On Tuesday afternoon, Apple (NASDAQ:AAPL) will release its fiscal first quarter results. While many will look at one data point or another to determine the company's success, it is important to remember that one quarter will not make or break the technology giant. While headline numbers may move the stock in the short term, it's the data behind those numbers that are key to Apple's long-term success.
When looking at the iPhone, my key item to watch is average selling prices, which topped $687 in the year ago period. Apple has tried to push users up the storage capacity ladder to boost selling prices by offering an inferior base model. International prices also have soared to combat the issue of currencies, while higher sales of older models (primarily the 6 line) would offset any gains. If too many customers were not buying the 6s line, then Apple needs to make sure that future refreshes contain significant upgrades. Otherwise, consumers will trade down to cheaper models. When you are selling roughly 225 million phones annually, a decline of about 1.5% in ASP (roughly $10) can impact yearly revenues by $2.25 billion, or about 1% of the company's annual total. With the iPhone being high margin, lower revenues mean lower gross profits and earnings per share as well.
I'll also be looking for data on how many iPhone customers have opted for the new upgrade program, which could reduce the length of the phone's replacement cycle. In the US, reducing the average replacement time by 25% could mean tens of millions of extra iPhone sales per year. If the plan has been successful, will it be expanded when Apple is expected to launch its smaller phone sometime in March?
The upgrade plan changes Apple's revenue stream from upfront payments to more of a subscription based model. For instance, the iPhone 6s starts for $649, or $32.45 per month with the upgrade plan. To think about the difference, think about Amazon's (NASDAQ:AMZN) Prime service where you pay an annual fee, vs. Netflix's (NASDAQ:NFLX) monthly charge. With the upgrade plan, Apple may be able to increase overall revenues, because the consumer that upgrades pays $390 over the first year, and then Apple can resell the device. On the flip side, someone who waits two years to upgrade would pay almost $780 for the phone. While Apple would recognize the revenues over a longer time period, you're talking about a $130 difference over two years, or roughly 20%.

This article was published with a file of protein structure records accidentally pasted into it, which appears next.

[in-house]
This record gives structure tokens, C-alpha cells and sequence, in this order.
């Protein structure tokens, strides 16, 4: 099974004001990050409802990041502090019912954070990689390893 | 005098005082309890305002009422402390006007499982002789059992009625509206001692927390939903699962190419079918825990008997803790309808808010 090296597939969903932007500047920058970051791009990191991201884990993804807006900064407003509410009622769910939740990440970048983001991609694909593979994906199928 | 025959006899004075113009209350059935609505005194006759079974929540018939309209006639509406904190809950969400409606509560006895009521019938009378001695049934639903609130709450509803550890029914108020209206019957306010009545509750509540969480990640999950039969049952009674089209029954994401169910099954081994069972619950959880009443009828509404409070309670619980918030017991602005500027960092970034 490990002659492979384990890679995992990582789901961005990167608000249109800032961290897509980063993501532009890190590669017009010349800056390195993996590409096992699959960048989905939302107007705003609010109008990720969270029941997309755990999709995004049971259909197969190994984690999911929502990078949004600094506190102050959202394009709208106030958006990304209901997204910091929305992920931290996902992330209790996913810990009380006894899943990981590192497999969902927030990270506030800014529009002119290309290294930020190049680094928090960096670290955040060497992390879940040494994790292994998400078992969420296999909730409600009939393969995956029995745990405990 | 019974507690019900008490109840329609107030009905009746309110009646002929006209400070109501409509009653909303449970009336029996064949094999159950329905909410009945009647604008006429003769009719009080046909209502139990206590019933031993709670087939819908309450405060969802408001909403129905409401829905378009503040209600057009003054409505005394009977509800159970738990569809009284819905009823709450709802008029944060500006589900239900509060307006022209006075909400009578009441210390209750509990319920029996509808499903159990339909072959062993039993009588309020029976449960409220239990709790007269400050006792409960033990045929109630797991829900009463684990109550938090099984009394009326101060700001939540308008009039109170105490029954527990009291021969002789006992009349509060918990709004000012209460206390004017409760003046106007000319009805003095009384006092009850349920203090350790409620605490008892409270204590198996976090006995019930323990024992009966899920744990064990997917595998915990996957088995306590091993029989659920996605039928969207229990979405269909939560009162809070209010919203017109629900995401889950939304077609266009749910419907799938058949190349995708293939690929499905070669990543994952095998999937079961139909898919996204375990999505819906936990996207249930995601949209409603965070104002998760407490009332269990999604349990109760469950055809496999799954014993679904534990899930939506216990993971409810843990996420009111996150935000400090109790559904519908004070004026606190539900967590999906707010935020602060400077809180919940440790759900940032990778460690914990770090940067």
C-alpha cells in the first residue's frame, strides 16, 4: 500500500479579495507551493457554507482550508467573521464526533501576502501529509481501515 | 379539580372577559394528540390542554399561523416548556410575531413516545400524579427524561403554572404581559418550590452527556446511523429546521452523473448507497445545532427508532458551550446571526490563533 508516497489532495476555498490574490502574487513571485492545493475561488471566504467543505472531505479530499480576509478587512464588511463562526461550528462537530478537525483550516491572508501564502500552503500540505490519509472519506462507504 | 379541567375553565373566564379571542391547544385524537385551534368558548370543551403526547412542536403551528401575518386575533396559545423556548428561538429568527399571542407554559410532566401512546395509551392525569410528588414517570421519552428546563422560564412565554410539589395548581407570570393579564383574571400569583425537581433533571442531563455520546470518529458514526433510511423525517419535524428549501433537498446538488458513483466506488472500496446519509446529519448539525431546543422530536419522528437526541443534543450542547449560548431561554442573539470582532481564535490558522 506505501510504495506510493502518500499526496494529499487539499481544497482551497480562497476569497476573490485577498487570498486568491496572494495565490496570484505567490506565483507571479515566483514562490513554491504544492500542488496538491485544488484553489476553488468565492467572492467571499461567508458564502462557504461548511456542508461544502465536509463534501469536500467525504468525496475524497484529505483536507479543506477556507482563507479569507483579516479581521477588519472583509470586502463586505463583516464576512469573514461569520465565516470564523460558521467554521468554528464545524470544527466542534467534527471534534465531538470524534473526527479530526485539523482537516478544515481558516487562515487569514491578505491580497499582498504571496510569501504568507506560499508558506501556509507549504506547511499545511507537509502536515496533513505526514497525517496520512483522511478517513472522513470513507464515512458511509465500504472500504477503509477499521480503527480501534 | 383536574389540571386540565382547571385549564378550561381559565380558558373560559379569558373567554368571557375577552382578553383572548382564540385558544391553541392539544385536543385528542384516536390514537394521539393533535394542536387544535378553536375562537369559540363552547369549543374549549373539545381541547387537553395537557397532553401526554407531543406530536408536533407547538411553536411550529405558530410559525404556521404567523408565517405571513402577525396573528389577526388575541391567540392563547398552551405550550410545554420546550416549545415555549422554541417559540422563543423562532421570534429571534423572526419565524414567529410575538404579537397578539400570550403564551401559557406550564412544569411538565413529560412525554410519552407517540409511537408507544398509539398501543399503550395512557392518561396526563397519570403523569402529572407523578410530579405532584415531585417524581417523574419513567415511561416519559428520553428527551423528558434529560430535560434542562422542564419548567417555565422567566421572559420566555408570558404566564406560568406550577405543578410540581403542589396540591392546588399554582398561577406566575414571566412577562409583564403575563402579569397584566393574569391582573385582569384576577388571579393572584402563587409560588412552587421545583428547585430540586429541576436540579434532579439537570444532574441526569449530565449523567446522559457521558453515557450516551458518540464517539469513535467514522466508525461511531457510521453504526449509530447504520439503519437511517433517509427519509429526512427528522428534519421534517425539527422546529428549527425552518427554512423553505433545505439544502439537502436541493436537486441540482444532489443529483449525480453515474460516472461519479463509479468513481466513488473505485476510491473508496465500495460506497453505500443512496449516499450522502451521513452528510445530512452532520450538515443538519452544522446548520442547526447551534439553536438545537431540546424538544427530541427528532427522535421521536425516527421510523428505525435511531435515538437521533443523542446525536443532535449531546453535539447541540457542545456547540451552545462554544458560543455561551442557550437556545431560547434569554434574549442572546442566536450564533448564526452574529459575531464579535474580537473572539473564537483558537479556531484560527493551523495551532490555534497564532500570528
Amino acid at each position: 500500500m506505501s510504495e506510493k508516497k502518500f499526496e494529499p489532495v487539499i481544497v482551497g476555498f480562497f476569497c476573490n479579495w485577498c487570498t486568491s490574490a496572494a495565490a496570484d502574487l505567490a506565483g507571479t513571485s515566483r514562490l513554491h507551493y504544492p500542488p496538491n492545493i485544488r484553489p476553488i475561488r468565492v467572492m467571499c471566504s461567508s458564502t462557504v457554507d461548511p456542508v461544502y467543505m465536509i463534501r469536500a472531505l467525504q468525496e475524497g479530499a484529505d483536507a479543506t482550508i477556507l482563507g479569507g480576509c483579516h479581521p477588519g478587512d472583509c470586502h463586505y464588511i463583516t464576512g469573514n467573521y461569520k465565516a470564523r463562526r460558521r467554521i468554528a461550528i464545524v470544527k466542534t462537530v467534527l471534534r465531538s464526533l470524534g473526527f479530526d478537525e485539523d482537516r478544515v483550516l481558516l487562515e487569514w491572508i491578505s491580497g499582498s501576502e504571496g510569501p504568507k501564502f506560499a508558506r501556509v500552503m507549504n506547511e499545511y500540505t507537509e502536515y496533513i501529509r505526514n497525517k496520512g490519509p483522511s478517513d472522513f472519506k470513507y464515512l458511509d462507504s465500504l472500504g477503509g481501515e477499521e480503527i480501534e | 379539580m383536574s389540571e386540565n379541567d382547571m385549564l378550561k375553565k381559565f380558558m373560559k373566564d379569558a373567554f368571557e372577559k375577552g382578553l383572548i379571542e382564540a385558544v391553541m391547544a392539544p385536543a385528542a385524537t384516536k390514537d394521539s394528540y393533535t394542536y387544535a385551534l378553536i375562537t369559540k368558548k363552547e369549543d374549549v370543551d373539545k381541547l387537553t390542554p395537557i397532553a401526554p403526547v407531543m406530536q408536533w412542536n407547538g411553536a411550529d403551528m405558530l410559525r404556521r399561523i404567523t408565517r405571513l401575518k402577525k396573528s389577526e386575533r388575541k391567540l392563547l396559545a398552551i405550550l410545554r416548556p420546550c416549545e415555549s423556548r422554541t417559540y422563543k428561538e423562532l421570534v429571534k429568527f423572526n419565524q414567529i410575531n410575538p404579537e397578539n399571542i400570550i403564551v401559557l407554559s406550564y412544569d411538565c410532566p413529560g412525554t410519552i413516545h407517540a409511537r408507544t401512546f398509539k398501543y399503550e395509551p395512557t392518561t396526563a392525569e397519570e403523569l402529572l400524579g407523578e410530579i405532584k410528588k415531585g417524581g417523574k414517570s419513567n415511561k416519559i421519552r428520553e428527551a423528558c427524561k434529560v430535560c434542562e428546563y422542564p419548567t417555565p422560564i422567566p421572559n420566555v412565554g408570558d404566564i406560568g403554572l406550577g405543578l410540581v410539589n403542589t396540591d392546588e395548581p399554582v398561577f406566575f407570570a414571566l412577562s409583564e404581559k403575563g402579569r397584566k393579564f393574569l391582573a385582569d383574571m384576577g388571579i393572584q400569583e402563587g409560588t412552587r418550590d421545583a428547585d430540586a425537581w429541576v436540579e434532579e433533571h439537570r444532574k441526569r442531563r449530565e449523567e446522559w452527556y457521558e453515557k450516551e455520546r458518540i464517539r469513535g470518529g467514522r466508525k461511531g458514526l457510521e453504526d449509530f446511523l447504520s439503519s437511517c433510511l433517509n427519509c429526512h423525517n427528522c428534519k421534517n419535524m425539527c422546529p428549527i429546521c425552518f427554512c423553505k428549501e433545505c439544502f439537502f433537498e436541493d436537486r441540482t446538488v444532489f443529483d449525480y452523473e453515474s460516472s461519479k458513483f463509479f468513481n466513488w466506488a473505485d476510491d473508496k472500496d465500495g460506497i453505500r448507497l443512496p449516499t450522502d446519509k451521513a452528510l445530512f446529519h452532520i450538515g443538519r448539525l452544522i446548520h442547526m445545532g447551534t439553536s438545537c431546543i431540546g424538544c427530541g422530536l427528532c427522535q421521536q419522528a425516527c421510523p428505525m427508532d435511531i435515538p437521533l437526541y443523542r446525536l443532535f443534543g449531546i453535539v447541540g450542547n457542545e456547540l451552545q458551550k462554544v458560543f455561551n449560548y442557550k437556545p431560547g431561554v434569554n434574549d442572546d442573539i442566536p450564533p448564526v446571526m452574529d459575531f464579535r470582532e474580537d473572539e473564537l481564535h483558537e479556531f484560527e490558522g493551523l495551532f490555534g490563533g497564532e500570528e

This is a very important time for the iPad. Apple is looking to slow the tablet's sales decline, and the Pro model will help boost average selling prices. The Pencil and Smart Keyboard sell for a combined $268, roughly two-thirds the price of the base iPad mini. If the Pro drives accessories sales in a meaningful fashion, total iPad revenues won't nearly decline as much as unit sales do. Apple also needs to refresh the Air, and that could come in the next couple of months. I've suggested in the past that the company consider an iPad upgrade program, and this would especially be true if the iPhone plan works. Apple needs a strong secondary product moving forward to help out in times like this when the iPhone may not be doing extremely well.
I'd also like to hear how Apple Music is doing. We heard an early January report that Apple Music had topped 10 million subscribers. That would mean the service would generate at least $1 billion in annual revenues, so what's the sub number now? Again, the Music service helps transition Apple to more of a subscription company, allowing quarterly results to be a little more smoother. Keeping users in the Apple ecosystem and away from competitors like Spotify is one goal of Apple Music.
When Apple reports on Tuesday, everyone will focus on the headlines, which will move the stock for now. But for those looking at the long term, look at items like the iPhone upgrade plan. This is key to driving future iPhone sales, and a successful program could lead to a similar program for the iPad. For those looking for continued dividend raises and share buybacks, one quarterly report won't make a tremendous difference. The long-term story will.
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